Below is the full change-log of the update -:
Version 126.96.36.1992 UI fixes including missing secondary characters Jelly Bean compatibility Predictions not appearing in popups Bug fixes
Light Flow for Android also got an update that fixes the issues the application was having under Jelly Bean, along with some bug-fixes and issues with Motorola’s ICS calendar.
What’s in this version:
– Jelly bean fix – Fix for several crashes which playing notification sounds – Fix for motorola ICS calendar – Fix initialization settings so notifications are enabled correctly
Lastly, Google also rolled out a new version of Play Music on the Play Store. This new version brings with it a new widget, an updated UI for easier navigation, Now Playing queue and more. Below is the full change-log of the update -:
v4.3.606 * Now Playing queue that allows for queuing and reordering of currenty playing music. * New UI for navigation with transport controls on the action bar. * New large album art view on Recent. * Playlist art is now constructed from album art of songs in the playlist. * Now Playing widget has album art and support for thumbs up. * Harder, better, faster, stronger.
So go ahead and grab the update from the Play Store!
Yesterday, Swype released a new Beta of its keyboard with a new look, a better swiping and typing experience, better word prediction and more. Now, just a day after, TouchType has released a new major update of its popular keyboard, Swiftkey X. The update renames the keyboard to Swiftkey 3, and brings with it a new Ice Cream Sandwich like look, more themes, an improved prediction engine, and ‘Smart Space’.
Frankly, I had never liked the original Swiftkey X keyboard. The keyboard had an outstanding prediction system but the keyboard layout was nothing short of a disaster. However, I have been beta-testing Swiftkey 3 for the last two months, and I must say TouchType has done an outstanding work here. The layout of Swiftkey 3 is much, much better than Swiftkey X, and the prediction system is better than ever.
Below is the small change-log of the update that also includes some much-requested features from users -:
A dedicated comma key, and the <123> key in the bottom-left corner.
Refined Smart Punctuation pop-up for better, more consistent behavior.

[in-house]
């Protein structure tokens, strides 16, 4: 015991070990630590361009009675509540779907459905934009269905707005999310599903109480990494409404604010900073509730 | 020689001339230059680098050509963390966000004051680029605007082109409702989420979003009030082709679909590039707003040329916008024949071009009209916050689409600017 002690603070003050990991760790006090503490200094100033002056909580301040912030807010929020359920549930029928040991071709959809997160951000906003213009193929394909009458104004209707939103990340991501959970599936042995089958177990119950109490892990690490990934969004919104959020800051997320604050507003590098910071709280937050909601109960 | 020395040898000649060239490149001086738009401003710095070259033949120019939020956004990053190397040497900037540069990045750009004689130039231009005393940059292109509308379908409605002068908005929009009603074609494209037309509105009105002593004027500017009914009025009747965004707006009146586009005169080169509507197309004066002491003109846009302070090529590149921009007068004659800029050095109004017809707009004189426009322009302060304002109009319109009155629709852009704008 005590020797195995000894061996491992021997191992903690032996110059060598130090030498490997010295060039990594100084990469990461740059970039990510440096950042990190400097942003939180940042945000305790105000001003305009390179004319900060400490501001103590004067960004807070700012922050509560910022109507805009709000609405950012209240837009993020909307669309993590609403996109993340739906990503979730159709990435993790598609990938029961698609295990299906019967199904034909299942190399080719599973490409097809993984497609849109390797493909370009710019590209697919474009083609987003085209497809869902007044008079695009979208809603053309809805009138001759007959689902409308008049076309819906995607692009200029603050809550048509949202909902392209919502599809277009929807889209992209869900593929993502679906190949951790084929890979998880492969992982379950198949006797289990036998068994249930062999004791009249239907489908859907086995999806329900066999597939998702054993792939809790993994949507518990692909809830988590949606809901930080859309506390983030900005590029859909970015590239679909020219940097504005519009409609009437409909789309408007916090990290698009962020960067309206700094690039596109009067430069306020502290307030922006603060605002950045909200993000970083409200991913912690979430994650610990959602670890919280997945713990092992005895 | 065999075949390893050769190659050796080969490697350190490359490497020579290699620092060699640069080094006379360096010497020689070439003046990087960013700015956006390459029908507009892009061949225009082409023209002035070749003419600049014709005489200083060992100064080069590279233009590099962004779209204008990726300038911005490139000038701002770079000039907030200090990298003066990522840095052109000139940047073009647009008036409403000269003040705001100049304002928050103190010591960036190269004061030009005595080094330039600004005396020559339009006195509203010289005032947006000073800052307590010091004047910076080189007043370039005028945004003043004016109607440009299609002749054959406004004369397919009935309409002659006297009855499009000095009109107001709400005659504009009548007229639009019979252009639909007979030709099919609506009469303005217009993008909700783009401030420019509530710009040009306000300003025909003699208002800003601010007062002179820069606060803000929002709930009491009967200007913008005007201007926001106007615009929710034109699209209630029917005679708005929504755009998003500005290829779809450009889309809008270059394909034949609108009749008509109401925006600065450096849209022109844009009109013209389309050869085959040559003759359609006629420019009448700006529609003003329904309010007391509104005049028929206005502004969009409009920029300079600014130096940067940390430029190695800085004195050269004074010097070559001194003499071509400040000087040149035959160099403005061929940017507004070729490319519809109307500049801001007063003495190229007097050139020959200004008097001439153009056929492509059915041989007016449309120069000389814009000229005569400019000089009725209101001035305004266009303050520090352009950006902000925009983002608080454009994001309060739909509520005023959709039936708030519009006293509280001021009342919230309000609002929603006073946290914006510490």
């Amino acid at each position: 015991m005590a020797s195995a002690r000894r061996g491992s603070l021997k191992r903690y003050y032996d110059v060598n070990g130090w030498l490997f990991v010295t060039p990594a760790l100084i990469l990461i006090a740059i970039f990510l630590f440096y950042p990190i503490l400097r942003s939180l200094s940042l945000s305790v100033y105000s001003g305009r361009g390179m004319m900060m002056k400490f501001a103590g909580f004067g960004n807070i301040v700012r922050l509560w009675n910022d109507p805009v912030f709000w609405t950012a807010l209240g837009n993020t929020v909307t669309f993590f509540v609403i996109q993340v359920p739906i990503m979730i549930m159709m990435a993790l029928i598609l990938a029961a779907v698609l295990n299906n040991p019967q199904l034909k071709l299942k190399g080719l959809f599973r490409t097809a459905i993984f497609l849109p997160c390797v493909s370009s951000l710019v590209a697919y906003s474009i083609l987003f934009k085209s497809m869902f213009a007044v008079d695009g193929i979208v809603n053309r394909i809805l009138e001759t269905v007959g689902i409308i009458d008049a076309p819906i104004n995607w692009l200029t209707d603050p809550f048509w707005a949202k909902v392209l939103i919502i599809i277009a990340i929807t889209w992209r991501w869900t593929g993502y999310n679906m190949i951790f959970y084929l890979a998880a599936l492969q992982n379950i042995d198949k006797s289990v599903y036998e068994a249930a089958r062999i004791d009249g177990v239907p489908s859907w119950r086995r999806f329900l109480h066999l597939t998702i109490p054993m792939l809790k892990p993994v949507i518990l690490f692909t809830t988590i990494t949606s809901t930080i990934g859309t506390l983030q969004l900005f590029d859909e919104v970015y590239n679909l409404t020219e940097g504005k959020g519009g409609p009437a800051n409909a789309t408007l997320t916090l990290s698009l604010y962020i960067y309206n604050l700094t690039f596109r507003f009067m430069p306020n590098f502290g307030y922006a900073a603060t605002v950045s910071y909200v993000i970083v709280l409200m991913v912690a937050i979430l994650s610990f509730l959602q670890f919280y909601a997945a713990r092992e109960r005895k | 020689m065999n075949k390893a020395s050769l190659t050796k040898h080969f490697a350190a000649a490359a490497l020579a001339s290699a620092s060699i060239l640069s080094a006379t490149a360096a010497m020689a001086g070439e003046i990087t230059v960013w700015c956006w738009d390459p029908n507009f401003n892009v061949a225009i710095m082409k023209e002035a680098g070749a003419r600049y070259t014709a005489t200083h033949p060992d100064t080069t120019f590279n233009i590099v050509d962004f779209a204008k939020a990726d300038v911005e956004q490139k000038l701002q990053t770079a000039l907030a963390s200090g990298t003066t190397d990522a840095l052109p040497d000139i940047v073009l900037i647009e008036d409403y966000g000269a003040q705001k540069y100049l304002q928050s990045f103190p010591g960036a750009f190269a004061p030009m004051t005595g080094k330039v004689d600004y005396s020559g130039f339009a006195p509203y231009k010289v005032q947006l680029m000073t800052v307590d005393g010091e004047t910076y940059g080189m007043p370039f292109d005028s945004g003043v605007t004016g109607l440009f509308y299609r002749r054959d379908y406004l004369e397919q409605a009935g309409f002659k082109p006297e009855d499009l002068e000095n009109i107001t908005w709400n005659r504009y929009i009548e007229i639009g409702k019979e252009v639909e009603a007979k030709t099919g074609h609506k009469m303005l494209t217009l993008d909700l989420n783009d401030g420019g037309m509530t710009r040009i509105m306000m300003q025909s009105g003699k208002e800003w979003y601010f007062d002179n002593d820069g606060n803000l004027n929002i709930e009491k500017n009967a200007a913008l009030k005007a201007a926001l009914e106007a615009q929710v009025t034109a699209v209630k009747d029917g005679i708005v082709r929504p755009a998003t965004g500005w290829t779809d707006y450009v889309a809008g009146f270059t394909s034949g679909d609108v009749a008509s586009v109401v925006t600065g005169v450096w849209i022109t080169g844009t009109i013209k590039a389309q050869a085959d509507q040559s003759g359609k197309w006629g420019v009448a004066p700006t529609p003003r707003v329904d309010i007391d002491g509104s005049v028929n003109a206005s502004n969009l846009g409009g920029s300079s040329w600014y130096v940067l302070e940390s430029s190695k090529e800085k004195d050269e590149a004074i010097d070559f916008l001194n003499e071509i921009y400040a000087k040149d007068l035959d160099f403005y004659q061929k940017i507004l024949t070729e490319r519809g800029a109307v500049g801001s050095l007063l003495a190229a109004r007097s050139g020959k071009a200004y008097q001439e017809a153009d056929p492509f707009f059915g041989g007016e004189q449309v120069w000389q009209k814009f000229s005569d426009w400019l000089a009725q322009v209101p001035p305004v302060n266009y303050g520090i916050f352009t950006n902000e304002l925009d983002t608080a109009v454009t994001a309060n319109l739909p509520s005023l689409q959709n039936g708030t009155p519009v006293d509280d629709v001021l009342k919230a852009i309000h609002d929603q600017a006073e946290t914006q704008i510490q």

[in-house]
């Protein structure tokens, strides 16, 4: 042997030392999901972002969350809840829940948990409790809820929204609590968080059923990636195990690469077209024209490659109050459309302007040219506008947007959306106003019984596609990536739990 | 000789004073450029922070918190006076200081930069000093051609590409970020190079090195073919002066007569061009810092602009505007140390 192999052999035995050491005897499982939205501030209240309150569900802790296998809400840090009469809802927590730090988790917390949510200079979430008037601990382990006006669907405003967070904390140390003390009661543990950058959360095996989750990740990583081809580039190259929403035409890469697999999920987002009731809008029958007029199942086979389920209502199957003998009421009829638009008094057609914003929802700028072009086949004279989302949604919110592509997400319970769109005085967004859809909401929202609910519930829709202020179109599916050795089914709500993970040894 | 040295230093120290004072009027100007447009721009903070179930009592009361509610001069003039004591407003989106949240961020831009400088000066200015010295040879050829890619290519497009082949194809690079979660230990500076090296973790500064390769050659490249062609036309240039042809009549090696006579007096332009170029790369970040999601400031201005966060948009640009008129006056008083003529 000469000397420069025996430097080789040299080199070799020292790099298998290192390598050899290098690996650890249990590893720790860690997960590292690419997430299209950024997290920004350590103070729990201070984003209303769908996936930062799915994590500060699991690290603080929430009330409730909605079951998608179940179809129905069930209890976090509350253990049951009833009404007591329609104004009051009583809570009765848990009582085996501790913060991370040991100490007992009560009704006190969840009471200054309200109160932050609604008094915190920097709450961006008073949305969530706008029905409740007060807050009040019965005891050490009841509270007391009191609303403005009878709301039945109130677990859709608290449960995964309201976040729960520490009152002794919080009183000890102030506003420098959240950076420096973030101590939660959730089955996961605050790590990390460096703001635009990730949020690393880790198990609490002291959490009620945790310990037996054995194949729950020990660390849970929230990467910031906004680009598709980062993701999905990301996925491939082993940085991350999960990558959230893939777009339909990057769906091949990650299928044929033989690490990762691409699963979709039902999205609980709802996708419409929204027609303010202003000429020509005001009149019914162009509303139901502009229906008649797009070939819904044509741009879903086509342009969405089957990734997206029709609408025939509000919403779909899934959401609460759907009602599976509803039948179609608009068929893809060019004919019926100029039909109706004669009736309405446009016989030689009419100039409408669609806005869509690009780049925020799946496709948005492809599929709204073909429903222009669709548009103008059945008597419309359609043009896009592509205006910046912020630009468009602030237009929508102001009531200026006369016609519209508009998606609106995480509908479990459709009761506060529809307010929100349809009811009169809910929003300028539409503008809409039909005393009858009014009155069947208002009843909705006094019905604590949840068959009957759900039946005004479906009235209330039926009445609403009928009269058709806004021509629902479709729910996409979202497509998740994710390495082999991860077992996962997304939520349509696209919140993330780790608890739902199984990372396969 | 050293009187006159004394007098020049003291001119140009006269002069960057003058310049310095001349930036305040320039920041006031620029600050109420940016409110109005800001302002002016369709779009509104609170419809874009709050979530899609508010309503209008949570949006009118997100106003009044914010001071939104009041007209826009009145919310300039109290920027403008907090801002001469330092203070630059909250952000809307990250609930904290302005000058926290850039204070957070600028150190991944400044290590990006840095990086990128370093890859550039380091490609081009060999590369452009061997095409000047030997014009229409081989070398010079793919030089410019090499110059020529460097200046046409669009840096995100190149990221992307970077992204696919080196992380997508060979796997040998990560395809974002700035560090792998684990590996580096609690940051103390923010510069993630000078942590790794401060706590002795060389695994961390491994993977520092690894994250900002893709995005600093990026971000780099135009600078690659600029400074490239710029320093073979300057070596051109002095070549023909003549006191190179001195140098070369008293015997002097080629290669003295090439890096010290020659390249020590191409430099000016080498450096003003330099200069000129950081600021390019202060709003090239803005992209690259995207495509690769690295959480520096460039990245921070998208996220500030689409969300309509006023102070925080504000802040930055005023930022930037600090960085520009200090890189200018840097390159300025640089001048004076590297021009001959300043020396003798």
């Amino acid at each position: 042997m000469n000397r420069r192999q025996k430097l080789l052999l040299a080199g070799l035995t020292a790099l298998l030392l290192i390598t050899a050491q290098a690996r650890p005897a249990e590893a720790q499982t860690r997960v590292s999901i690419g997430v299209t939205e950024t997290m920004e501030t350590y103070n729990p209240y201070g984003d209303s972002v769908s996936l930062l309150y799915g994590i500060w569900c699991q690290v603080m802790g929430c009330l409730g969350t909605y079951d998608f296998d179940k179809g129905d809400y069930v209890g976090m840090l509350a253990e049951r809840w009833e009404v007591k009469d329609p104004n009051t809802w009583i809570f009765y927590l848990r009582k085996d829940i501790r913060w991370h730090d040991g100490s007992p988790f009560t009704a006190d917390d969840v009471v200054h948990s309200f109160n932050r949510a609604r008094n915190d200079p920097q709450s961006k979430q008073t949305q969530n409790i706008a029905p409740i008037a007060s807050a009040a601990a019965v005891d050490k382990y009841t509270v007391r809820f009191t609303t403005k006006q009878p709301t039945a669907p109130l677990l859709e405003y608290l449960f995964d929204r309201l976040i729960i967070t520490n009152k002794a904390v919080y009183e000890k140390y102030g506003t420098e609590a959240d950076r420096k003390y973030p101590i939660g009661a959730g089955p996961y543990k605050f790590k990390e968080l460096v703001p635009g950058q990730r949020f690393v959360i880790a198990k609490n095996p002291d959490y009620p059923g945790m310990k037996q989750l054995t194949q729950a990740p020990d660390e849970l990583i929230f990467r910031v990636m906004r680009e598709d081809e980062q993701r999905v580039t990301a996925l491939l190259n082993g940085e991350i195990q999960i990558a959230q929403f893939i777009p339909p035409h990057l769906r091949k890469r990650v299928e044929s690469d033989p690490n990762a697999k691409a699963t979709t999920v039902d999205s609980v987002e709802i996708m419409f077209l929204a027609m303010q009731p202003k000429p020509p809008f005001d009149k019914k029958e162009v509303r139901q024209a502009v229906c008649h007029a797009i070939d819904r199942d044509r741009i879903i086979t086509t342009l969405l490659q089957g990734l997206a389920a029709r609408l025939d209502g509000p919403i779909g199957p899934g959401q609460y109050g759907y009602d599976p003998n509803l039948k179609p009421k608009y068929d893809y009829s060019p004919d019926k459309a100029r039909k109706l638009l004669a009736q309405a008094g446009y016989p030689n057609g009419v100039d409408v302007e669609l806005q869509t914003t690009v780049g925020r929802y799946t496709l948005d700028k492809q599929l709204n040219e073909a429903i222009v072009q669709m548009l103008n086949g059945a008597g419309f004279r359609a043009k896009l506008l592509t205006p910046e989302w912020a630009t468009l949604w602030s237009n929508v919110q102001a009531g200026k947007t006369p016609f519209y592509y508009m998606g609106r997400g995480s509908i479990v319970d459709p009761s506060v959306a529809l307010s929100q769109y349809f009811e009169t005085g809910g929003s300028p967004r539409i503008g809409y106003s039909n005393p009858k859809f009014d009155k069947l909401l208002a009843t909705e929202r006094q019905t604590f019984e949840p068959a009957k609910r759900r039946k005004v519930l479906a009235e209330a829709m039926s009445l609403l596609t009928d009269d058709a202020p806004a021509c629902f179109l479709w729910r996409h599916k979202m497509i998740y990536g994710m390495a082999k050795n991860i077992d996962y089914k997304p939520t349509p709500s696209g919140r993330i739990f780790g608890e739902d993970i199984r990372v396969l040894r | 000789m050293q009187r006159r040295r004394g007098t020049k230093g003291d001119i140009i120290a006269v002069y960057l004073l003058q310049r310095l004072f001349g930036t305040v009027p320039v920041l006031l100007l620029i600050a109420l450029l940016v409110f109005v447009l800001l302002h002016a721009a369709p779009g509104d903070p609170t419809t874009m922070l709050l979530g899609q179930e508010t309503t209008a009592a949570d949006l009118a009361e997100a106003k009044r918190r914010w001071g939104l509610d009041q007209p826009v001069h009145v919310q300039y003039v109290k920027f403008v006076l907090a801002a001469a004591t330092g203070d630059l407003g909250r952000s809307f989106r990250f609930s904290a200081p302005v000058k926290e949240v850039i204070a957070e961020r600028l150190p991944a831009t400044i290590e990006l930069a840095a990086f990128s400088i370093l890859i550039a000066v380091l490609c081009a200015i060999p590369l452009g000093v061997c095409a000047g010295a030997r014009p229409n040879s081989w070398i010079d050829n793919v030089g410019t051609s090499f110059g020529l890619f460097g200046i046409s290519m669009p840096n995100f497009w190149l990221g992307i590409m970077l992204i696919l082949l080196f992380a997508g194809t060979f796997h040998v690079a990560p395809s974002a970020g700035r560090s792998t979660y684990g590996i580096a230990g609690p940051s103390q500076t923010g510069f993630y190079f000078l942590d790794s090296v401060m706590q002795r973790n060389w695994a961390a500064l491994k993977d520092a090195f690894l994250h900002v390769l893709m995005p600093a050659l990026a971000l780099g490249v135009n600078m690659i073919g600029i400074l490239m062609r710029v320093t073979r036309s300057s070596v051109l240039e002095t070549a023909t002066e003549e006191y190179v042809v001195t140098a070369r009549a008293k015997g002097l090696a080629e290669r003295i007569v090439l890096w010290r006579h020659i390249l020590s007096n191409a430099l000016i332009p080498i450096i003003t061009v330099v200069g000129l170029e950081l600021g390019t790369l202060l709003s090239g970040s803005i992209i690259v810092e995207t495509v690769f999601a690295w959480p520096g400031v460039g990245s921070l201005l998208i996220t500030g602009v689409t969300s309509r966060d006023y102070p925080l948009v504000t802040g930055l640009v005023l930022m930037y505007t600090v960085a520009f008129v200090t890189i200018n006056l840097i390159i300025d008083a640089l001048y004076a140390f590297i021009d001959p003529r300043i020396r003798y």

Improved Smart Space functionality for easier email addresses and URL entry.
Reduced lag on some devices for a more responsive experience.
Reintroduction of the long-press duration setting by popular request.
Further improved prediction algorithms for even more accurate next word suggestions.
Updated gestures for easier shortcuts.
Several bug fixes.
The Smart Space feature also works pretty well, but don’t expect it to completely eliminate the use of a spacebar for you, If you have not already, go ahead and buy the new version of Swiftkey now. To celebrate the release of the Swiftkey 3, TouchType has reduced the price of the keyboard from its usual $3.99 to $1.99.
If you own an Android handset, chances are you must be using Swiftkey X keyboard. The keyboard has awesome prediction abilities, and actually learns your typing style as time passes by. A couple of months ago, the Swiftkey team had released a new beta version of their keyboard known as Swiftkey 3.
The new version brought about a slightly redesigned layout, a better prediction system, a bigger space bar with an intelligent space bar prediction system that will totally eliminate the use of the space bar. While the keyboard does not really eliminate the use of the space bar, the new improved prediction system is definitely a noticeable improvement over Swiftkey X.
Swiftkey 3 is still in beta though, and a new beta of the keyboard was released yesterday. The new beta fixes some bugs, improves the prediction algorithms and provides a much better and consistent punctuation key behavior. There are some other bug-fixes and changes as well. Here is the full change-low of the beta 3 update -:
Improved prediction algorithms
Better, more consistent punctuation key behavior
Smarter Smart Space functionality (which will make it easier to enter email addresses etc)
A refined experience in Google Chrome Beta
Fixed missing predictions on the longpress of @ and .com
Eliminated lag on letter pop-ups
Various other minor bug fixes and usability improvements
Interested readers can download the Swiftkey 3 beta for free from their VIP forums by signing up.
Two popular apps from Google – Maps and Translate – have also received an update. The new update for Google Maps brings with it reviews of popular places from your friends or experts, and Zagat scores and summaries for popular places. The update for Google Translate brings with it a Holo themed UI, an updated icon, and many “new text to speech languages.”